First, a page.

Every Donor Deserves the Best

Ultimately, you want donors to make multi-year commitments, increase their commitments every year, recruit new donors, refer clients, advocate on behalf of your nonprofit, mission, and clients, and leave legacy gifts.  You can have what you want but only if you are patient.

Often a potential donor shows an interest in some minor activity.  There is a temptation to try to redirect the interest to the area of greatest need.  Most of the time if you give in to the temptation you will receive token support if you receive any support.  It is early in the relationship.  Let the donor give where their hearts leads them.  In the short term, your nonprofit is better off with a donor who is passionate about the herb garden in the back corner of the property than someone who is half-heartedly supporting your main activity.  As the relationship develops, you will have many opportunities to cultivate their interest in other areas.  However, you may never develop their passion for the area of greatest need.

If the donor was one of the important people in town who showed an interest in an obscure area of your nonprofit, you would happily accept his or her support.  It is hard to say that your fundraising is donor driven when it depends on who the donor is rather than what interests them.

You gladly do everything possible to cultivate an important person.  The important person would receive emails, phone calls, gentle cultivation, special invitations, private meetings with senior members of the staff and board, as well as other perks.  All of that would be done in hopes that they would contribute in significant ways.

Based upon recent census data, about 10% of the US households have a net worth of $1 million.  Most of your donors and prospective donors are above the poverty level (14%).  About 12% (1 in every 8) of your current and potential donors, after excluding those below the poverty line, could be high-value donors if carefully cultivated.  Many of those who are short of the high-net-worth mark today are striving to be above it in the future.  Careful cultivation has the potential to open a very valuable door.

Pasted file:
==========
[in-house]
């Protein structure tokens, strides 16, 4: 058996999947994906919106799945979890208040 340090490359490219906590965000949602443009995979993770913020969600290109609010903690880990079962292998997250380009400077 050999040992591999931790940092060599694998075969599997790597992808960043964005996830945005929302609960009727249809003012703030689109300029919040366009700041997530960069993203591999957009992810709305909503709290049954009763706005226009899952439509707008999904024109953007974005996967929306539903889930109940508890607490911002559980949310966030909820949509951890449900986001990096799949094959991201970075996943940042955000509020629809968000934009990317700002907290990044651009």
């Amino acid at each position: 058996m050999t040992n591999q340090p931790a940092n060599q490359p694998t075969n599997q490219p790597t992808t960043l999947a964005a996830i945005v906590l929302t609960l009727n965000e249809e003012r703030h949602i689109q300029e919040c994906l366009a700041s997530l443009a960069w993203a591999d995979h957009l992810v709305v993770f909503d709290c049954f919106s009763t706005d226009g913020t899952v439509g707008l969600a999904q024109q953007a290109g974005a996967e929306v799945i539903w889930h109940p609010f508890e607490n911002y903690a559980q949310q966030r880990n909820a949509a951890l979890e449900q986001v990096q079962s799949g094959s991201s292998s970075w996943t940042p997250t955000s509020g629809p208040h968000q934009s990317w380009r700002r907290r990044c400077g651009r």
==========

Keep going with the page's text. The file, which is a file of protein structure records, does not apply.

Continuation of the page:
It makes sense that every potential donor should be treated like a VIP.  If they are over the million-dollar mark, you want them.  If they are going to be over the mark in the future, you want to capture them before someone else does.  Since it is very difficult to know who is or will be in that elite group, it makes sense to treat everyone like millionaires.

Cultivation is easy.  In its simplest form, cultivation is treating donors and prospective donors like important people.  You have the potential and the know-how to be a great cultivator.

Next Step:

Determine how you would treat the most important person in your town if they showed an interest in your nonprofit, mission, or clients

Use that as your model for how you will treat every donor

Use the growing number of engaged donors as the success measure for your cultivation process

Focusing on donor cultivation rather than donor generosity, dollars raised, or donor loyalty places the emphasis on being donor centric.  It also requires that your board finance committee and fundraising committee are willing to trust the donors to provide the support your nonprofit needs.

Trusting the donors may seem like a leap of faith.  However, your nonprofit has already taken that leap.  The future of your nonprofit depends on your donors.  They will give what they want, when they want.  Cultivating donors is connecting their hearts to what they care about.  When their hearts are connected, your nonprofit’s sustainability and the sustainability of your funding stream will be based upon their commitment.  With their commitment, your nonprofit’s future is more secure.

Take It Further:

Compare the support your nonprofit receives from its engaged donors with its unengaged or minimally engaged donors so your board can see the value of engaged donors

Read more about how to treat donors here


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